This week we look at one of the most hidden of all contributors to widening inequality — macroeconomic policies. Given the current fight over the debt ceiling and the budget deficit, the timing of this class couldn’t be better. Just click on the link below and you’re in.
The questions I’ll focus on are: What’s the effect of macroeconomic policy on inequality? What’s the difference between fiscal and monetary policies? How fast can the economy grow without igniting inflation? How should inflation be remedied? How and under what conditions does faster growth reduce inequality?
Don’t worry if you haven’t had a course in macro. We’ll be approaching the subject from an entirely different direction from standard courses, which rarely if ever explore distributional consequences.
This week’s readings (again, just click on the link):
Karen Petrou, “Only the Rich Could Love This Economic Recovery,” The New York Times, July 12, 2021
Rohan Gray, “RIP, Paul Volcker: The Fed Chair Who Thought We Lived Too Well,” The Nation, December 11, 2019
Sarah Bloom Raskin, “Building a Financial Structure for a More Stable and Equitable Economy,” Federal Reserve, April 18, 2013
Chye-Ching Huang, Chad Stone, Katie Windham, and Jennifer Beltran, “Putting the Size of the Needed COVID-19 Fiscal Response in Perspective,” Center on Budget and Policy Priorities, July 24, 2020
Bittle, Jake, “The Next Austerity Battle Will Be Fought in the States,” The American Prospect, April 8, 2020
John Cassidy, “The Demand Doctor,” The New Yorker, October 3, 2011
If you’ve missed any classes, no worries. Here are the links for all that I’ve already posted: Class 1, Class 2, Class 3, Class 4, Class 5, Class 6, and Class 7. There will be 14 in all.
In 1861 members of the Republican Party, who, back then, were True American Patriots, invented the U.S. income tax and graduated it to make sure that “the burdens will be more equalized on all classes of the community, more especially on those who are able to bear them,” as Senator William Pitt Fessenden (R-ME) put it and Justin Smith Morrill (R-VT) agreed saying “Not upon each man an equal amount, but a tax proportionate to his ability to pay.”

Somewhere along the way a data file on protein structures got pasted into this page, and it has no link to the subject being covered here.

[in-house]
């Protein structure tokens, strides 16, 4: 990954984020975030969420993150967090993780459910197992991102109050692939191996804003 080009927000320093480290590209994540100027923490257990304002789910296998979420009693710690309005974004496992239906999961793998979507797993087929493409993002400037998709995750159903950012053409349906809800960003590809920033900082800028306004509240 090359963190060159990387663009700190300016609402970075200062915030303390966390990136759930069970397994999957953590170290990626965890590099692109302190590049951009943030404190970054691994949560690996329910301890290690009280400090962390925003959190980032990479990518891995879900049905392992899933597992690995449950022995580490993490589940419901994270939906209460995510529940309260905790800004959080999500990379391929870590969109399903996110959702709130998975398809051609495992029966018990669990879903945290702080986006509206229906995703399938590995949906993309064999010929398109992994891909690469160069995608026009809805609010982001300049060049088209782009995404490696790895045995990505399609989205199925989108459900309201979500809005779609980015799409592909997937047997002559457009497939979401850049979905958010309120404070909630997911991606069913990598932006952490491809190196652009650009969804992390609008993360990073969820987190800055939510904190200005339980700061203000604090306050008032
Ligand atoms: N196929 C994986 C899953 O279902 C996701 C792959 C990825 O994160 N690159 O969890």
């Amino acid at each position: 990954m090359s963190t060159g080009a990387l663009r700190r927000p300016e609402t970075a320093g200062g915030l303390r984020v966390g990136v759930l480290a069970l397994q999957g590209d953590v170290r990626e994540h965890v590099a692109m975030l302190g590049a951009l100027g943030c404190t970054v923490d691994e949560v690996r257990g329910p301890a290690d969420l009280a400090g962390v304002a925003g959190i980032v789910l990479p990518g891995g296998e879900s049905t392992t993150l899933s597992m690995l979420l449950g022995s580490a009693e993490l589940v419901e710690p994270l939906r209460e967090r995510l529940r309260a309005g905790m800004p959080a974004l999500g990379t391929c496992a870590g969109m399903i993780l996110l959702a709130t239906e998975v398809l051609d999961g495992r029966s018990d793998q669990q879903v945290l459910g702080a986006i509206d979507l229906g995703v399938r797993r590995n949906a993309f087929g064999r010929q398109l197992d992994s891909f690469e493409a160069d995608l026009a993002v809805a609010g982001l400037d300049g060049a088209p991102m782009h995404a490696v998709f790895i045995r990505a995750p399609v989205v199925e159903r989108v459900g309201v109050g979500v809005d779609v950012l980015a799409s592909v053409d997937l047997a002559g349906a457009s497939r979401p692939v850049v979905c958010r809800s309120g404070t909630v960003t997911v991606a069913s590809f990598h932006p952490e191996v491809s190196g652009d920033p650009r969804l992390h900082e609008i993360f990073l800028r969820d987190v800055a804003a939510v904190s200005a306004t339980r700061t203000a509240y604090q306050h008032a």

How about it Republicans? It was your party that helped our country get back on its feet after the Civil War.
A 2020 study by Carter C. Price and Kathryn A. Edwards of the RAND Corporation showed that the changing economic distribution systems of the past forty years, starting with Ronald Reagan, have moved a staggering $50 trillion upward, out of the hands of the bottom 90% of Americans. (The national debt is currently about $31.5 trillion.)
To me that means the top 10% could pay off the country’s deficit and still have Trillions left over!!!
A very special thank you to HCR for the very important history lesson.
The term "Macro" refers to something that can be easily seen with the naked eye conversely "micro" refers to something that needs the assistance of a mechanical device to make something large enough to be viewed. Our economic problems are of such a dimension that they can be seen from the moon. Politically driven, our finical problems have been put in place to cause complications not to solve them. The Republicans are using economic power to weaken the current administration with little to no concern for the country as a whole. Their lust for power and control is the result of one man's greed and short sightedness. Donald Trump needs no microscope to be understood, he exists for one purpose and one purpose only, himself. Following him has no economic position of any value, it will only leave a person floundering in stupidity. His pressering of McCarthy to throw sand in the gears of our government is typical of a man that doesn't understand this country or our people.